The wonder of B-Ref PI allows us to quickly find everybody in a tight range of results around .300 and 2,375 for their career:

Player             dWAR    H   BA WAR/pos  SB        Pos
Kenny Lofton       14.5 2428 .299    67.9 622    
*8/H7D9
Joe Cronin         13.9 2285 .301    66.3  87   
*6H/5347
Barry Larkin       13.8 2340 .295    70.3 379     
*6H/4D
Billy Herman       12.4 2345 .304    54.5  67     
*4/53H
Joe Torre          
-0.6 2342 .297    57.3  23     235H/7
Mark Grace         
-5.4 2445 .303    46.1  70     *3H/1D
Joe Judge          
-5.5 2352 .298    47.0 213      *3/H9
Jake Daubert       
-6.2 2326 .303    39.1 251       *3/H
Jeff Bagwell       
-8.1 2314 .297    79.6 202     *3/HD9
Enos Slaughter     
-8.3 2383 .300    55.2  71     *97H/8
Jim Rice           
-8.6 2452 .298    47.3  58    *7D/9H8
Mickey Mantle     
-10.0 2415 .298   109.7 153 *8397H/645
Bernie Williams   
-10.4 2336 .297    49.5 147    *8D/9H7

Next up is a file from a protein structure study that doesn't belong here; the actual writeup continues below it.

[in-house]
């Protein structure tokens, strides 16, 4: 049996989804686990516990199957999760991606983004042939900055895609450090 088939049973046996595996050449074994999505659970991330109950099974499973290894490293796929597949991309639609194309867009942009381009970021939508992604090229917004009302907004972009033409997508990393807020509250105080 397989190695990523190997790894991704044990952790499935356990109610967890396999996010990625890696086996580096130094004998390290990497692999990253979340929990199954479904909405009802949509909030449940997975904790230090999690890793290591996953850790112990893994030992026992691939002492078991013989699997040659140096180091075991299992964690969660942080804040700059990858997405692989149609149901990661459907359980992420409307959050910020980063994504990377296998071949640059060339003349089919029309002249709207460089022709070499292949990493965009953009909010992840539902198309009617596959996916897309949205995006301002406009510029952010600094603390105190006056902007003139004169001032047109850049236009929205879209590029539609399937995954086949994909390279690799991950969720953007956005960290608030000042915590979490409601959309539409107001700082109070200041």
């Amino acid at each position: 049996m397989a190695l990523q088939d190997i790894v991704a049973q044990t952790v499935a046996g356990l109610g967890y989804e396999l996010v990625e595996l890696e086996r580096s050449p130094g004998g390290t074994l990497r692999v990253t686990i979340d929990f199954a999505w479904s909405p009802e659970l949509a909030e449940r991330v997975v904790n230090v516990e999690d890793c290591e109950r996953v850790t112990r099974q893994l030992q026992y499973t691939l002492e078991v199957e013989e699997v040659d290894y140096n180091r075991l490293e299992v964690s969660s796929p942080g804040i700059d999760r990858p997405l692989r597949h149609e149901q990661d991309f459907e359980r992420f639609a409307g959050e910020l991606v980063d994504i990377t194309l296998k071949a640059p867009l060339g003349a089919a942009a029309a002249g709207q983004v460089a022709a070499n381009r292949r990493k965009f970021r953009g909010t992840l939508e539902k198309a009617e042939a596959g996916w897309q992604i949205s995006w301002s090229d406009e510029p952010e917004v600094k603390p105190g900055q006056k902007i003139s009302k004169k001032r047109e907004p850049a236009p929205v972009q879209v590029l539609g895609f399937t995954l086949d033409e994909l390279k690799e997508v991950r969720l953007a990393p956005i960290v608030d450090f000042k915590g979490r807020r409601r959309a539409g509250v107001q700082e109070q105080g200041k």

Michael Young     
-11.4 2375 .300    24.1  90    654D3/H
Orlando Cepeda    
-14.2 2351 .297    50.2 142   *37D/H95
Frank Thomas      
-23.5 2468 .301    73.6  32      *D3/


And there are a lot of Hall of Famers in the mix. TFA has a certain point in that if you choose just a couple of measures to Young's advantage, you can produce a list comprised of him and 15 players a lot better than he was. You can do this for lots of players, of course, especially if you choose less germane measures than Hits and Batting Average.

All the same, I have to think that no matter what his era, Young would be reckoned closer to guys like Joe Judge or Mark Grace in overall value, than to guys like Cronin or Larkin. Or perhaps conversely, if Judge or Grace had been born right-handed, they might be HOF shortstops!